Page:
Indians' senior center fulfills long-held dream

February 10, 1991|By Rafael Alvarez

The story goes that a census-taker knocked on the door of Jim Hunt's East Baltimore row house about 20 years ago and found the elderly American Indian playing solitaire, so lonely that he opened his heart to the census man.

There should be a place, Mr. Hunt said, for people like me to go.

Jim Hunt didn't live to see it, but there will soon be a senior center in Baltimore for elderly Indians, and it is already named in his honor. A retired merchant seaman with some time on his hands, Mr. Hunt helped initiate most of the current senior programs for Indians in Baltimore.

When renovations are completed this spring, the Jim Hunt Native American Senior Center at 1633 E. Lombard St. will be the only facility on the East Coast devoted exclusively to elderly Indians.

"Even today, Indians believe that it's a thing like an honor to live that long," said Paul Ortega, a Mescalero Apache who lives in Gaithersburg. "We have always looked to our elders for guidance, wisdom and knowledge."

The Jim Hunt Senior Center will provide room for weekly luncheons and other senior programs run for the past 15 years by the Baltimore American Indian Center at 113 S. Broadway. It will share space with an Indian day-care center.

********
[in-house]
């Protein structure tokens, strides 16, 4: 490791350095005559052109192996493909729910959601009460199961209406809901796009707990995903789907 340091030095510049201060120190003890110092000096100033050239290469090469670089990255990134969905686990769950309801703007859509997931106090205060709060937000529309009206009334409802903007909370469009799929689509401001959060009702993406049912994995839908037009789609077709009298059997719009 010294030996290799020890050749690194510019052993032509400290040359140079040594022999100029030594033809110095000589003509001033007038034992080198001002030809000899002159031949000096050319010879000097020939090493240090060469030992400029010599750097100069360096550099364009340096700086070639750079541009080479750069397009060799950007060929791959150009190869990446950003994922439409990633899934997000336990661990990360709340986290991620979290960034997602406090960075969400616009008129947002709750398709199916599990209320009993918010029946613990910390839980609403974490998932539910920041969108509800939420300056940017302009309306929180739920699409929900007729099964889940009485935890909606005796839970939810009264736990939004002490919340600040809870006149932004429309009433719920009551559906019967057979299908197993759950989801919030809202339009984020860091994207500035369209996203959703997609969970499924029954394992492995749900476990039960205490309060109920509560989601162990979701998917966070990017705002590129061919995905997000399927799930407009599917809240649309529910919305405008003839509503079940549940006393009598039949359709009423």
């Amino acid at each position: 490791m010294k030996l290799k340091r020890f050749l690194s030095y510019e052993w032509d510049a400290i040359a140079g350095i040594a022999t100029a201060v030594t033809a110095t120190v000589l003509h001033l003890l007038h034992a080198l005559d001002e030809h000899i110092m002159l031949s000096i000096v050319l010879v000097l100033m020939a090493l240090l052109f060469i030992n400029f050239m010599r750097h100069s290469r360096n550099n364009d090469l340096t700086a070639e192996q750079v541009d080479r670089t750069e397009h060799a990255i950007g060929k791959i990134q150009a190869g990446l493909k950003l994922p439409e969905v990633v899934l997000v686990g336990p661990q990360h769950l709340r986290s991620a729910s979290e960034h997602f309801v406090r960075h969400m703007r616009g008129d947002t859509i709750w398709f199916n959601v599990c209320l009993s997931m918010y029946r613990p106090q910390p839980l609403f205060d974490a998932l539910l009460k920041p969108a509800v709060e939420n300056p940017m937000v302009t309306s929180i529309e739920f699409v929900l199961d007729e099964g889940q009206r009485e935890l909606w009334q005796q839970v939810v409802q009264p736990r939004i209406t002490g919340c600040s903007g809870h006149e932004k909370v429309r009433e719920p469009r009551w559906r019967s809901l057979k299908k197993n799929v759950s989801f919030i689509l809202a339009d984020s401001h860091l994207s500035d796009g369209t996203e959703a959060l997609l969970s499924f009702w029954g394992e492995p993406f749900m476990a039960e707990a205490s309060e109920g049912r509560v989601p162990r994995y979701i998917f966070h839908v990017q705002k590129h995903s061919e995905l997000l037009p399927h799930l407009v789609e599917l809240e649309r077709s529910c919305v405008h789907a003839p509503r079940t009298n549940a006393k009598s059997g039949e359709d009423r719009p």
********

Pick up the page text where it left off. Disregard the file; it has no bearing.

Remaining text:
"Jim was one of the founders of our senior group. Old Jim was a real leader for us, and it was a dream of his to have a separate hall one day," said George Jacobs, current president of the group. "He passed away [in 1988] before we got the hall, and we all hated that he never did see that dream."

The Indian center, which is around the corner, bought the building last year and opened it this winter for day care. The seniors should move in by late April.

While the senior center is geared to Indians, particularly the 3,000 to 5,000 around Broadway and Patterson Park, it is open to anyone.

All the East Baltimoreans who participate now are Indians, most of them Lumbees from North Carolina.

"You know, when you get with your own people you feel more free, happier," said 82-year-old Pearl Bowen as she and other seniors made yellow ribbons for Indian families with relatives in the Persian Gulf war.

"I've worked with all different races, but I like to be with my people best," said Mae Lewis, 71. "We all know what it's like back in North Carolina with farming tobacco and corn and cotton."

The senior programs are run by Gerri Farley, 55, who came north from Pembroke, N.C., in 1955 for a better life.

"The seniors are our culture. When the young people see our work, they always see that the majority of the people involved are seniors," Ms. Farley said. "I think we look to our elders more than most groups in America."

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